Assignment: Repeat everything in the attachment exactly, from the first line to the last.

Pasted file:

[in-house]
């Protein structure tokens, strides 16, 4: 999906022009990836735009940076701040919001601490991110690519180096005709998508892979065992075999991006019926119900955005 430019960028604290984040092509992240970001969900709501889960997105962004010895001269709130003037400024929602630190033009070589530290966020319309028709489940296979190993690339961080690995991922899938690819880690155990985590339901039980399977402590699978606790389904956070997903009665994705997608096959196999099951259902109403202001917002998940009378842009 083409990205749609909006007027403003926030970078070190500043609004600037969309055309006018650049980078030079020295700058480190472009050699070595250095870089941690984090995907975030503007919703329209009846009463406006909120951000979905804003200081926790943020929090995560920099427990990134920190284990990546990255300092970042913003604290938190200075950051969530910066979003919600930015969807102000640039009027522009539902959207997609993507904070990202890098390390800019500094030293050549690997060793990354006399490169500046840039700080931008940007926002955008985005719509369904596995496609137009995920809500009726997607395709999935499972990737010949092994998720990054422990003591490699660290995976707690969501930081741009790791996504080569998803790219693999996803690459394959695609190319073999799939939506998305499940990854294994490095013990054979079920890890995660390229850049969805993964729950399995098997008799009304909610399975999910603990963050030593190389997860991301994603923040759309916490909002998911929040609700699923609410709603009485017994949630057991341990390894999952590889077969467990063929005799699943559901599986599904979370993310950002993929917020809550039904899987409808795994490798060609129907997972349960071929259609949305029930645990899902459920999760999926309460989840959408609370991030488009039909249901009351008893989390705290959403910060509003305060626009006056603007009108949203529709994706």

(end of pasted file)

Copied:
[in-house]
């Protein structure tokens, strides 16, 4: 999906022009990836735009940076701040919001601490991110690519180096005709998508892979065992075999991006019926119900955005 430019960028604290984040092509992240970001969900709501889960997105962004010895001269709130003037400024929602630190033009070589530290966020319309028709489940296979190993690339961080690995991922899938690819880690155990985590339901039980399977402590699978606790389904956070997903009665994705997608096959196999099951259902109403202001917002998940009378842009 083409990205749609909006007027403003926030970078070190500043609004600037969309055309006018650049980078030079020295700058480190472009050699070595250095870089941690984090995907975030503007919703329209009846009463406006909120951000979905804003200081926790943020929090995560920099427990990134920190284990990546990255300092970042913003604290938190200075950051969530910066979003919600930015969807102000640039009027522009539902959207997609993507904070990202890098390390800019500094030293050549690997060793990354006399490169500046840039700080931008940007926002955008985005719509369904596995496609137009995920809500009726997607395709999935499972990737010949092994998720990054422990003591490699660290995976707690969501930081741009790791996504080569998803790219693999996803690459394959695609190319073999799939939506998305499940990854294994490095013990054979079920890890995660390229850049969805993964729950399995098997008799009304909610399975999910603990963050030593190389997860991301994603923040759309916490909002998911929040609700699923609410709603009485017994949630057991341990390894999952590889077969467990063929005799699943559901599986599904979370993310950002993929917020809550039904899987409808795994490798060609129907997972349960071929259609949305029930645990899902459920999760999926309460989840959408609370991030488009039909249901009351008893989390705290959403910060509003305060626009006056603007009108949203529709994706």